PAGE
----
La Biennale di Venezia is the oldest and most prestigious international art exhibition. It was held for the first time in 1895 under the name of "I Esposizione Internazionale d'Arte della Città di Venezia" [1st International Art Exhibition of the City of Venice] at the Palazzo dell'Esposizione, especially built for this purpose in the Giardini di Castello. The denomination "Biennale" (Italian for "every other year"), became later a common term to designate international exhibitions and other cultural events worldwide that take place on a regular basis.
Whereas in other places, such as the Biennale of São Paulo, the national presentations of countries where long ago eliminated, they were maintained in Venice as a key feature, alongside a central international show conceived by an artistic director. Even new national pavilions are joining in the last couple of years. Those countries which don't dispose of their own permanent exhibition venue, rent a temporary space in the city (among them, several historical Palazzi) or in the Arsenale. Since the end of 2010, there are agreements set between the Biennale organizers and individual countries for the establishment and use of permanent pavilions at the Sale d'Armi of the Arsenale, in exchange of contributions to the building's renovation costs.
In 2013, besides of the ca. 160 artists in the central international exhibition, there were 88 countries participating with national contributions, 10 of them for the first time. Furthermore, there were 47 official collateral events and a hardly overseeable number of parallel exhibitions.
A selection of dates and facts
On 30 April 1895, the I Esposizione Internazionale d'Arte della Città di Venezia (1st International Art Exhibition of the City of Venice) was opened.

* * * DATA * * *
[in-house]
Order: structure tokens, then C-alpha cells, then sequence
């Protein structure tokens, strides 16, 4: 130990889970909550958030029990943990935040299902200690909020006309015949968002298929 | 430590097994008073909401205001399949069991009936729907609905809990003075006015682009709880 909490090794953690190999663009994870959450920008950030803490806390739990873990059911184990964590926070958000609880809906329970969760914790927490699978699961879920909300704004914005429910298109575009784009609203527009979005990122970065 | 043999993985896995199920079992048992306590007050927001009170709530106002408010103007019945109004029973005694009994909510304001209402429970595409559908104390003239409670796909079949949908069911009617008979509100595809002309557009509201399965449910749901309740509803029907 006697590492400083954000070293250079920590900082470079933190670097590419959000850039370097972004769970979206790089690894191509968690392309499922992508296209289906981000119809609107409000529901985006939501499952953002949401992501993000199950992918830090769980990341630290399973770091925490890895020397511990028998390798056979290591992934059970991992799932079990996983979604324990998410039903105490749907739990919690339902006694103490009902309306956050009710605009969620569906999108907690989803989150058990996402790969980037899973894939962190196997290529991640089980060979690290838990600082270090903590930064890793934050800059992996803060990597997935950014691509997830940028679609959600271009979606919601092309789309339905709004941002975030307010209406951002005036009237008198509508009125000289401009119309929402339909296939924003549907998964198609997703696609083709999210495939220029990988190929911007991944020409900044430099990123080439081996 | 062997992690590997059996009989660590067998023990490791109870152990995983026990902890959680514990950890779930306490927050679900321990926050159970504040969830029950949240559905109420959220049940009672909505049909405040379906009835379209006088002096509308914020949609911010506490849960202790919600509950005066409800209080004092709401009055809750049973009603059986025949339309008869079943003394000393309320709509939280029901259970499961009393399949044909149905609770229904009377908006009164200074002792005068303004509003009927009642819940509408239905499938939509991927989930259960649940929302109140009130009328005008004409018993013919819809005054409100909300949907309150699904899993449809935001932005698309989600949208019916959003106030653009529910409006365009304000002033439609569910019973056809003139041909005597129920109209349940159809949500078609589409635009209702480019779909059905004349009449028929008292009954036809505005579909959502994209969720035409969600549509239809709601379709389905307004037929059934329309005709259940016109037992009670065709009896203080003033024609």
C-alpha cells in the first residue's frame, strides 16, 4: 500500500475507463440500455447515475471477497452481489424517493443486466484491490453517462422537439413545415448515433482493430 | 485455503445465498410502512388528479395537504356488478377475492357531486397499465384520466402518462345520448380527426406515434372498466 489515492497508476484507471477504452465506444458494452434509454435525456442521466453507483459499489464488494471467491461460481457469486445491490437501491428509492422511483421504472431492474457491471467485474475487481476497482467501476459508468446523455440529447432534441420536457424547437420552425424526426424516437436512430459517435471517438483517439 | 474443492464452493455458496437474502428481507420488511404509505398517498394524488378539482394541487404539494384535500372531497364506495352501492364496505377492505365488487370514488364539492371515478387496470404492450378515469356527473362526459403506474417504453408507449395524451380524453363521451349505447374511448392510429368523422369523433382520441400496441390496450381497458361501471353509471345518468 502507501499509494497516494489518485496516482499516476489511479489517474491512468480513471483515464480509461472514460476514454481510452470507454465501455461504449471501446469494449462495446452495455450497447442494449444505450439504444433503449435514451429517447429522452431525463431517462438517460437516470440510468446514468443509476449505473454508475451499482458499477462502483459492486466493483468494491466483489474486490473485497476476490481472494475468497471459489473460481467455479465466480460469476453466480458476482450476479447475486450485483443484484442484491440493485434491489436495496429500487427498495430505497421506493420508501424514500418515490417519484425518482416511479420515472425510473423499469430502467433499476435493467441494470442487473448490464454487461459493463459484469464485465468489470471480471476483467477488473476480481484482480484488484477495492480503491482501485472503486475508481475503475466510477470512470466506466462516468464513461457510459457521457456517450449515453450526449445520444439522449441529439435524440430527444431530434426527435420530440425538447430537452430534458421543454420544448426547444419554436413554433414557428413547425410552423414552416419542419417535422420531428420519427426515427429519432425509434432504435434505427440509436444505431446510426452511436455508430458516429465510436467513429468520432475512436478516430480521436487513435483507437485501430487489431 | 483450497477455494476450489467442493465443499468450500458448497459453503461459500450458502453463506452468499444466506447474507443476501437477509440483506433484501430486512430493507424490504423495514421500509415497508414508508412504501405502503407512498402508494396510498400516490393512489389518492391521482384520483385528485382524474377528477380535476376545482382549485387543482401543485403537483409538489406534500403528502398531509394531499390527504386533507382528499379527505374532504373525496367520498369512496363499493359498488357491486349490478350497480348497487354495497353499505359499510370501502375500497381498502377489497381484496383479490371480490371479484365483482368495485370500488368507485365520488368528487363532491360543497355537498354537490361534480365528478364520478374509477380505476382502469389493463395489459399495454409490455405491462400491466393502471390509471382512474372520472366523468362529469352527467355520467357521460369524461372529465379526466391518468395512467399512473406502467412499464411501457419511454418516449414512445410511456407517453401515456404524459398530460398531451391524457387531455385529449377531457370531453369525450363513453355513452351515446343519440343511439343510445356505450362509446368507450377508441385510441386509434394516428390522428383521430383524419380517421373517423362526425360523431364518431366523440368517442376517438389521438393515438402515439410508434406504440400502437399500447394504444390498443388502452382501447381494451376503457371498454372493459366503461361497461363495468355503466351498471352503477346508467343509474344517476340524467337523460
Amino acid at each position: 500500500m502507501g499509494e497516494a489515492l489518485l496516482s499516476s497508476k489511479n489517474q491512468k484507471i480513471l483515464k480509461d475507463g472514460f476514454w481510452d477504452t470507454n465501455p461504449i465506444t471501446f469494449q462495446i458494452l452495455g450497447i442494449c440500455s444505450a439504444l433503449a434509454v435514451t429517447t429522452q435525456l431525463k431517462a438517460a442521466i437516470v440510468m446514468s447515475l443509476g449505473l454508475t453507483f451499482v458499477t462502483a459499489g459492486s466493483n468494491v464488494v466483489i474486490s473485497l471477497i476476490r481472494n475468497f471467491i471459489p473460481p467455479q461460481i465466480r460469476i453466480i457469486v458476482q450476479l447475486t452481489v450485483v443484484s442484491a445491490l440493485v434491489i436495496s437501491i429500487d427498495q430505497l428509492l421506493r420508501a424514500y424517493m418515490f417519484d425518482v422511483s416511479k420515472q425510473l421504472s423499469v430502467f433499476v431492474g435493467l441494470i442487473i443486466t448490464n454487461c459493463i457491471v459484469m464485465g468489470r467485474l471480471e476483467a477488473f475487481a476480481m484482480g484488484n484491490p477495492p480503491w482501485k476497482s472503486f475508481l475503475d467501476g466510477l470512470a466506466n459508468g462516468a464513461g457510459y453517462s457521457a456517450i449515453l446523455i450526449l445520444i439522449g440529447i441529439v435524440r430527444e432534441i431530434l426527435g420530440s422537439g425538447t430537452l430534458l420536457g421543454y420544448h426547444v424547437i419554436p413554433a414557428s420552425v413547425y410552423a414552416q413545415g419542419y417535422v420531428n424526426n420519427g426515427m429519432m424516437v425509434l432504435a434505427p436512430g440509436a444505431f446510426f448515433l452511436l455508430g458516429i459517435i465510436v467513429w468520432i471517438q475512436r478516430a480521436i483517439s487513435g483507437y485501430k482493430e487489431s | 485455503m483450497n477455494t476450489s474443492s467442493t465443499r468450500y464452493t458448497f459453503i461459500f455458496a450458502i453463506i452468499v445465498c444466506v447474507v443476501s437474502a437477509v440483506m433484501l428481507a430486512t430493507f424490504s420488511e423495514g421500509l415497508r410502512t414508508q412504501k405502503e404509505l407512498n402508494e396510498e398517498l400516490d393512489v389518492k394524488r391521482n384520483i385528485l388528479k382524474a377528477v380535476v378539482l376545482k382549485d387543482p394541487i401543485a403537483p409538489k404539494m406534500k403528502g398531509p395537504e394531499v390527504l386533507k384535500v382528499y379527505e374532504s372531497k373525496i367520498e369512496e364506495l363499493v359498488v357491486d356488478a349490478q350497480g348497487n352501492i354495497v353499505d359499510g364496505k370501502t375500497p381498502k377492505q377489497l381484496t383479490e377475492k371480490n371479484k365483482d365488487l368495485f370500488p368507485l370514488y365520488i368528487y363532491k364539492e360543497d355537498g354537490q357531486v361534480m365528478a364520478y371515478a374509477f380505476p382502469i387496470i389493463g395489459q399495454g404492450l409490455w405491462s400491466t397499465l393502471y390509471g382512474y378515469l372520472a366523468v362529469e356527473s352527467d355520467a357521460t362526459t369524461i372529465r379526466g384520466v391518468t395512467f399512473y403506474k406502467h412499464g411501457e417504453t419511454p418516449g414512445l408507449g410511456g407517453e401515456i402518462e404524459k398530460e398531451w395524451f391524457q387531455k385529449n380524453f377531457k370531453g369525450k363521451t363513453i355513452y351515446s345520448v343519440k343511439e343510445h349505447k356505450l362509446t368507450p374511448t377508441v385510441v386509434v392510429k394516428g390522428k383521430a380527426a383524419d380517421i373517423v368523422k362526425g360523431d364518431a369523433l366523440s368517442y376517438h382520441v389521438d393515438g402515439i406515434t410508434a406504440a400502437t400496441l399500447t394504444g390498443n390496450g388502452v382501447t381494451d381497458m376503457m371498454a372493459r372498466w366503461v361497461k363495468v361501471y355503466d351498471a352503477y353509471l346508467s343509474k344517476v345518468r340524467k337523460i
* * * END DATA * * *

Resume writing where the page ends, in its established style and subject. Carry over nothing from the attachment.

In 1907, the first national pavilion opened in the Giardini di Castello (Belgium, designed by Léon Sneyers). Later on followed Hungary (1909), Germany (1909), Great Britain (1909), France (1912), and Russia (1914). Between 1916 and 1918, the Biennale was cancelled because of the First World War.
In 1930, the Biennale was transformed into an Autonomous Board, and passed from the control of the Venice City Council to that of the Italian fascist state. Several new sections were established: the Music Festival in 1930, the International Film Festival in 1932 and the Theatre Festival in 1934. From 1938, Grand Prizes were awarded in the art exhibition section.
After a six-year break during World War II, the International Art Exhibition reappeared in 1948 with a major exhibition of a recapitulatory nature, and draw a new attention to avant-garde movements in contemporary art.
As a consequence of the student protests and political events in 1968, the Venice Biennale discontinued several of its traditional activities. A period of institutional changes opened, and as a result of the reform process, the Biennale gave itself a new statute in 1973.
Since 1975, La Biennale di Venezia is also organizing the international architecture exhibitions.
In 1980, the first Aperto section for young artists was arranged by Achille Bonito Oliva and Harald Szeemann in the Magazzini del Sale, as part of the 39th Art Exhibition directed by Luigi Carluccio.
In 1998, a new form of organization was established by transforming the former Autonomous Body La Biennale di Venezia into a Cultural Society, a legal entity of private law that took on the status of a Foundation in 2004.
As of January 2009, the main offices of the Venice Biennale are located at Ca' Giustinian (San Marco, 1364/A), a palace at short distance from St. Mark's Square. Further offices hosting the Biennale Archives are located at the VEGA, the Venice Gateway for Science and Technologies.
La Biennale di Venezia offers a detailed History on its official website.
(Summary compiled by Universes in Universe from the Biennale website and other sources)